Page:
The digital age has brought on a rapid change in society, from work-life to culture, it seems like humanity is advancing at lightning speeds. What are some of the biggest changes that will impact the insurance industry in the near future?
As Notorious BIG said in the 90s, “More money more problems.” This idea also applies to the immense amount of data in the insurance industry. Just like money, data is a good thing. But new problems will arise with the more data that is collected. While having tremendous amounts of data will always benefit an agent, it opens the door to new problems. Agents might track the wrong data and hackers are always probing the world wide web in search of data they can hijack, hold for ransom, or use it to their advantage.
In addition to an agent’s data concerns, companies will be looking for insurance for their data, as well. Insurance agents must stay up-to-date on these data trends, mold policies accordingly, and adjust these policies as the data-age evolves. In the wakes of the Facebook Data Scandal, insurers must also look out for any regulations regarding online user data and alter their data policies accordingly.
New technologies, such as self-driving cars and ride-sharing, will lead to needed changes in insurance policies. These means of transportation are changing how people commute and blurring the line between carpools and taxis. Even though insurance agencies will create the initial policies, they will certainly be hashed out in the courts and altered after rulings. This market is evolving rapidly, not to mention the self-driving cars that are on the horizon.
Smart home technology is also on the rise. Products such as LeakBot and Simply Safe have revolutionized the way homes are repaired and protected. What happens if one of these newer technologies fail?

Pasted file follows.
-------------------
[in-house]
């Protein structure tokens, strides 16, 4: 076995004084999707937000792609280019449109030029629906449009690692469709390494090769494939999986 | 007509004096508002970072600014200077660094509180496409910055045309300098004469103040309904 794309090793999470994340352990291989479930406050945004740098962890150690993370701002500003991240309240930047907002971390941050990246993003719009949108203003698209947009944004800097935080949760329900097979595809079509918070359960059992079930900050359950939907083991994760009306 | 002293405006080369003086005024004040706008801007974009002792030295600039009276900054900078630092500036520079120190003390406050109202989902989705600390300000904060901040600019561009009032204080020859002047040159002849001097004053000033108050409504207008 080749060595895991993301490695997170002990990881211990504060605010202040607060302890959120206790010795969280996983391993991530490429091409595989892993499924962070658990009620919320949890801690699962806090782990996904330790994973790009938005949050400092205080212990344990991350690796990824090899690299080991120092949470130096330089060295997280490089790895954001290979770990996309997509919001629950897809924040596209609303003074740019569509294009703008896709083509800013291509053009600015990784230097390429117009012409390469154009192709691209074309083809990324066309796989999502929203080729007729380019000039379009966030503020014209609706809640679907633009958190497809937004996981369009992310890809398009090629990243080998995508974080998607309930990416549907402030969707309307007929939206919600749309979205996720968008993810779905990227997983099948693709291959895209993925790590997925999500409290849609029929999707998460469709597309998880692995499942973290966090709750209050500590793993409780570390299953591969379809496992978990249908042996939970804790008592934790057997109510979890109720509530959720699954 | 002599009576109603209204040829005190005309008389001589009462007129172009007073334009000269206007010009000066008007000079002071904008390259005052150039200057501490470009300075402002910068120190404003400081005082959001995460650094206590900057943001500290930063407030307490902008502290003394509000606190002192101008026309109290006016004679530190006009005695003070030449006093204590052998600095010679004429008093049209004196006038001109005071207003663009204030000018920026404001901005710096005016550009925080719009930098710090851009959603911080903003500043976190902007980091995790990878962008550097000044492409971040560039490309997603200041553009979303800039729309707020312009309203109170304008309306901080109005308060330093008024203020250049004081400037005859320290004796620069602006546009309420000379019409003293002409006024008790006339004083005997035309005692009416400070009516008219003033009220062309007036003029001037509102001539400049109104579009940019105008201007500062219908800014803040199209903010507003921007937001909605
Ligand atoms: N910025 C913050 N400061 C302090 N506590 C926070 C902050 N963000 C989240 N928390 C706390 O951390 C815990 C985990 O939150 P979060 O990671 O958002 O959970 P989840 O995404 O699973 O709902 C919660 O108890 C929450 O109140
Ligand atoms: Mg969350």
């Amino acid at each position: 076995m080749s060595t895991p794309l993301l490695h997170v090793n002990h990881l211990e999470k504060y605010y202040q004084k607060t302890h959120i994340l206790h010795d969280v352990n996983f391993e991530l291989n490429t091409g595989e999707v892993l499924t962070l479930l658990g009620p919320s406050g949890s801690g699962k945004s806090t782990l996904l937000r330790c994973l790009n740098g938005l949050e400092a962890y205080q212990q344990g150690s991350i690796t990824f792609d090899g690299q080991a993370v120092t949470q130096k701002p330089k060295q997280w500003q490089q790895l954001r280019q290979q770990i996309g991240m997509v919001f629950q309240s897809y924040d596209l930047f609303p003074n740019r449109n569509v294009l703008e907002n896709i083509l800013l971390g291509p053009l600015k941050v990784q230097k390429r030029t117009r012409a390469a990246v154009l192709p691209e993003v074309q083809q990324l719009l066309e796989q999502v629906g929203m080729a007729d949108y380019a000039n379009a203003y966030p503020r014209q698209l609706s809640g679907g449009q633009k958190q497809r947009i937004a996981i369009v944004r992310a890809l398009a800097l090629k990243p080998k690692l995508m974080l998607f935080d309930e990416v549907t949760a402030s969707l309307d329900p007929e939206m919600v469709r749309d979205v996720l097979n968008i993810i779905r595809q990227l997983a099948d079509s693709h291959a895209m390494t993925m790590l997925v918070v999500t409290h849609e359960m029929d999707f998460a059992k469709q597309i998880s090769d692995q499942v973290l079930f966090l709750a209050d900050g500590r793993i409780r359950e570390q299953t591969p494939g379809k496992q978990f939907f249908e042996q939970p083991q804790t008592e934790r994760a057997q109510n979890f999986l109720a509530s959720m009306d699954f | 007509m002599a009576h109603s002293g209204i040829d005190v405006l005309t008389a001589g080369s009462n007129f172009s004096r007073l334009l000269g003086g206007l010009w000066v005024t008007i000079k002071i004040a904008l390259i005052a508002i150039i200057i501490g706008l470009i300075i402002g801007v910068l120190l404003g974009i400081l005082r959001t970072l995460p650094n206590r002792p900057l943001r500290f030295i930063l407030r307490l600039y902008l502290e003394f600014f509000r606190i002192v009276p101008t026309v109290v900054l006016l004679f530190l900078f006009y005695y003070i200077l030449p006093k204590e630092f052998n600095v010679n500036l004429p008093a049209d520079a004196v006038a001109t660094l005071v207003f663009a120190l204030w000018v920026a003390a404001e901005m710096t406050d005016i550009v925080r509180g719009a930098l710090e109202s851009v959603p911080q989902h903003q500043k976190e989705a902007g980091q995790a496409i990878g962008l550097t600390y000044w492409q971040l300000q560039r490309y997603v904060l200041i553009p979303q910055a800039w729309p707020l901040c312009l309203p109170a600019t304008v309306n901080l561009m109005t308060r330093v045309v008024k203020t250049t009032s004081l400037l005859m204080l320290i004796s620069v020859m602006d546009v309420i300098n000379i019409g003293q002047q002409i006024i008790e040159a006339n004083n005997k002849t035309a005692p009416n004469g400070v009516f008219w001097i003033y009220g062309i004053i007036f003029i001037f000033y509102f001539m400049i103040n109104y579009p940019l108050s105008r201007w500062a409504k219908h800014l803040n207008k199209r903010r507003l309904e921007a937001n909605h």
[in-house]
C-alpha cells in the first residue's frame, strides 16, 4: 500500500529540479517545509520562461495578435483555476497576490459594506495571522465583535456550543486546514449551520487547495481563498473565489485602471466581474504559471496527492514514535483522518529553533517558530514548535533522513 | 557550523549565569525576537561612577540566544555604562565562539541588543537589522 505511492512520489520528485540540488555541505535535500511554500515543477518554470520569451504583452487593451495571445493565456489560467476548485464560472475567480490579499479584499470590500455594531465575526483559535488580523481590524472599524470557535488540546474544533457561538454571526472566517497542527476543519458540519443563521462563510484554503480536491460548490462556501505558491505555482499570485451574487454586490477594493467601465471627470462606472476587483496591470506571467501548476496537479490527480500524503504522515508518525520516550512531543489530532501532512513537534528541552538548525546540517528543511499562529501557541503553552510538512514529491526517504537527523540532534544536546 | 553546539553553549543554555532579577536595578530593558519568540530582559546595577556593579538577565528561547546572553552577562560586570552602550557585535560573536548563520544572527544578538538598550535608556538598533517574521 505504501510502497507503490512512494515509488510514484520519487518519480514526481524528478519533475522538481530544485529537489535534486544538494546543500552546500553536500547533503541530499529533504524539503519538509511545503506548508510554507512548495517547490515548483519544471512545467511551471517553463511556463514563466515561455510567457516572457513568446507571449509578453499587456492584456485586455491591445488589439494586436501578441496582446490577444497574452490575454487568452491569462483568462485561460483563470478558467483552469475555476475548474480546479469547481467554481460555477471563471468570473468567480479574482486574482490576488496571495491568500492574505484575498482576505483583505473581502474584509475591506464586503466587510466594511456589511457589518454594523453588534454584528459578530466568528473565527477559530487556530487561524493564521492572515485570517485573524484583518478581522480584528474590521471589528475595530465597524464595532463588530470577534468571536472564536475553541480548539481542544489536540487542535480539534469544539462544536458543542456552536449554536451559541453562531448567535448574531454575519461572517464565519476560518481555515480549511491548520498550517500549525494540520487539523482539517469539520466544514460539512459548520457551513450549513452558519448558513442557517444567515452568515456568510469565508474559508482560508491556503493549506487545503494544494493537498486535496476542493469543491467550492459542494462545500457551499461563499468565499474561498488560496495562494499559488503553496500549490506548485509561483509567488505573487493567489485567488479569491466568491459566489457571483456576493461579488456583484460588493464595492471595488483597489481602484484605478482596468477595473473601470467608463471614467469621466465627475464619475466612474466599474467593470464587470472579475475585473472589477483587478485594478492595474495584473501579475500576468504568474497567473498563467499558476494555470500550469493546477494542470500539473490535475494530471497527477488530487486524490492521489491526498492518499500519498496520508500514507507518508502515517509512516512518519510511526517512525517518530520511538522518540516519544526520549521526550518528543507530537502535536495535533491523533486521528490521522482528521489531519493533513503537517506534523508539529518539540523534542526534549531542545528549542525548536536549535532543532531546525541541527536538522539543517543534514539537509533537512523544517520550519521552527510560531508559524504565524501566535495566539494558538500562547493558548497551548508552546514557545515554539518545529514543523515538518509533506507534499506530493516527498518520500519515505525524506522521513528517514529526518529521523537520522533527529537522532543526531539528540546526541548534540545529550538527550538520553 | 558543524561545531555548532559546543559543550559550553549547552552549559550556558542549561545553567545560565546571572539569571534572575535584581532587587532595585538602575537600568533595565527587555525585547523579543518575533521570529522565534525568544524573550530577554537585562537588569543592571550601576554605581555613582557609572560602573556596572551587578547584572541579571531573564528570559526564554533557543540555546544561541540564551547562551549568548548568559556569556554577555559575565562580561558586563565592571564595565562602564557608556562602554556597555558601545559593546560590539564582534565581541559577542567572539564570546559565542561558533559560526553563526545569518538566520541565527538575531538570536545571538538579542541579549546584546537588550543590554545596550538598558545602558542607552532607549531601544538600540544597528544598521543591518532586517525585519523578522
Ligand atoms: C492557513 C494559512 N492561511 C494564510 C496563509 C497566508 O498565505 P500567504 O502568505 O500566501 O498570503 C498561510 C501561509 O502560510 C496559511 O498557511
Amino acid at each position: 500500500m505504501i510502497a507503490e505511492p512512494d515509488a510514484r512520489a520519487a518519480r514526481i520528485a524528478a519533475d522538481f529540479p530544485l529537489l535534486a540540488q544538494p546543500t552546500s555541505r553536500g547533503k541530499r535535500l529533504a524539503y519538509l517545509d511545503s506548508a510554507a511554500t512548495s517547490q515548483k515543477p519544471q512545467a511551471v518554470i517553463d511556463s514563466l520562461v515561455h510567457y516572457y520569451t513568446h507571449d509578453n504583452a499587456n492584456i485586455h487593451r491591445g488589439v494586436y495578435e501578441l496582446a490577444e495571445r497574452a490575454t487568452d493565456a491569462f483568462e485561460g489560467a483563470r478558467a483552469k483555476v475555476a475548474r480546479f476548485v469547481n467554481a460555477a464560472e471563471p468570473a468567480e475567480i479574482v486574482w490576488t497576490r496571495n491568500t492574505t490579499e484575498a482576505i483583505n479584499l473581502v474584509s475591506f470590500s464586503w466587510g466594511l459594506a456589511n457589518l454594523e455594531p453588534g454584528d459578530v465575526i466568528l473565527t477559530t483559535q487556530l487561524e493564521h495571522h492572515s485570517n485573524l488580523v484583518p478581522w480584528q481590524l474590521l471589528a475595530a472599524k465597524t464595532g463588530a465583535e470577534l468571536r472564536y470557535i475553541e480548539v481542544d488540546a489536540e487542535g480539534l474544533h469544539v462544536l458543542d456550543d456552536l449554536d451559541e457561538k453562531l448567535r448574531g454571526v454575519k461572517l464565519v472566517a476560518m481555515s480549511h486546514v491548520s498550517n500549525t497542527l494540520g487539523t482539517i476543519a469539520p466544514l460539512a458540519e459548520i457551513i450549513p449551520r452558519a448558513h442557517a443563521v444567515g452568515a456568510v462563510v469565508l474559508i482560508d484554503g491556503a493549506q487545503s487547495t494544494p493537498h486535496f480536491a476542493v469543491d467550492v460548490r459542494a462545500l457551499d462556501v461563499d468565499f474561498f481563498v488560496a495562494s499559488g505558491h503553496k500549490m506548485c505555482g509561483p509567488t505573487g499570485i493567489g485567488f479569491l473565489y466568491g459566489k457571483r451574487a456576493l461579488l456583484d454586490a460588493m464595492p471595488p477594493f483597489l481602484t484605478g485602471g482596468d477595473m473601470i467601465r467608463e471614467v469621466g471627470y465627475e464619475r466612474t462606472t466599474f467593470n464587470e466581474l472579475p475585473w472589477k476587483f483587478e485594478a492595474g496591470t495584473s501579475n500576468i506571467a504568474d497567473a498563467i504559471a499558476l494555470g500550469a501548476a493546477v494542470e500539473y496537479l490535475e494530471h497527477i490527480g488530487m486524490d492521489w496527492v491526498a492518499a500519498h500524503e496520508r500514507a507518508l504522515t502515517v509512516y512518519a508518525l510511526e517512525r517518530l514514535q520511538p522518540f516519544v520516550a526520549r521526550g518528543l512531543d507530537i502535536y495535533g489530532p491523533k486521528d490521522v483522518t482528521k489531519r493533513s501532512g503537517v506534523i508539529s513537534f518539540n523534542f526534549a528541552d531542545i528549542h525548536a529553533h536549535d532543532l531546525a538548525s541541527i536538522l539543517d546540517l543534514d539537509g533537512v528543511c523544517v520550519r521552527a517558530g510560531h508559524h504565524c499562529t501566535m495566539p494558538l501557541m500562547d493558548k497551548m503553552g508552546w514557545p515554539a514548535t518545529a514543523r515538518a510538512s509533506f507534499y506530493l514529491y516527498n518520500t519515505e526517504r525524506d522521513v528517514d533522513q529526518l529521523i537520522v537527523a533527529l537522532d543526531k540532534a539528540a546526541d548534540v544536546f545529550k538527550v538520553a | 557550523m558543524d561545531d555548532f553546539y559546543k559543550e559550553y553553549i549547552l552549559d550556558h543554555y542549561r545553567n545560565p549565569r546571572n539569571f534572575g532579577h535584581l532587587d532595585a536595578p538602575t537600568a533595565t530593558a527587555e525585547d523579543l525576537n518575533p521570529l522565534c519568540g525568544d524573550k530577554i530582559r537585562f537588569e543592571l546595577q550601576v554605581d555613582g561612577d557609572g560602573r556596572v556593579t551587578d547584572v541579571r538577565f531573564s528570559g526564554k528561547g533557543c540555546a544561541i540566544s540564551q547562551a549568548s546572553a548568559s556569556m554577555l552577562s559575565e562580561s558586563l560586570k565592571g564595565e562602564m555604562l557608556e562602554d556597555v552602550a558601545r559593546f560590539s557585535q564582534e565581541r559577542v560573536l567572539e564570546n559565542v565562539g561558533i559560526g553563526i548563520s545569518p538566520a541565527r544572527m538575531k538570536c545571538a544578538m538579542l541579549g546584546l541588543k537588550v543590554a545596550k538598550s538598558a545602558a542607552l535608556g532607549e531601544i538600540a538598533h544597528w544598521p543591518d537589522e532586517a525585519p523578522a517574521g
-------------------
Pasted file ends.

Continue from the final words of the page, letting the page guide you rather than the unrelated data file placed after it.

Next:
Drones have already created air rights issues in the courts, but how does this affect insurance? On the flip side, drones can be used by insurance companies to swoop in and document a property. How will consumers and insurance agencies respond to these technologies?
There is no denying that the climate is changing, but the polarizing arguments lie in whether these changes are man-made or natural. Regardless, changes in the climate will require the insurance industry to alter certain policies. For example, residents of Tampa Bay and New Orleans will require different policies than those in North Dakota.
The Affordable Care Act
No matter what side of this argument you stand on, there’s no question that the ACA has had a substantial impact on the insurance industry. Changes are sure to be made as Democrats and Republicans wage war over the policy and alter it as the party power shifts between each election cycle. Agents in the health insurance sector must remain on their toes if the government makes any changes to this policy.
The Generations are shifting.
Every decade or so the United States experiences shifts in the dominating demographics. We are currently facing one of these changes today. As the second largest generation, (Baby-Boomers) is in its final years of employment, the largest generation (Millennials) has fully integrated into adulthood. In addition, Generation X members are at the height of their careers and the oldest members of Generation Y are in the entry-level stages of the workforce.
The two largest generations, Millennials and Baby-Boomers, are at pivotal chapters in their lives. Baby Boomers will adjust their insurance needs based on their retirement and the family they raised. Look for this aging generation to focus on their retirement needs. They will want to take care of the family members they created and raised.
On the other hand, Millennials have become the largest client demographic. Ranging from their early 20s to late 30s, the entire demographic is in need of vital insurance policies that will remain for the rest of their lives.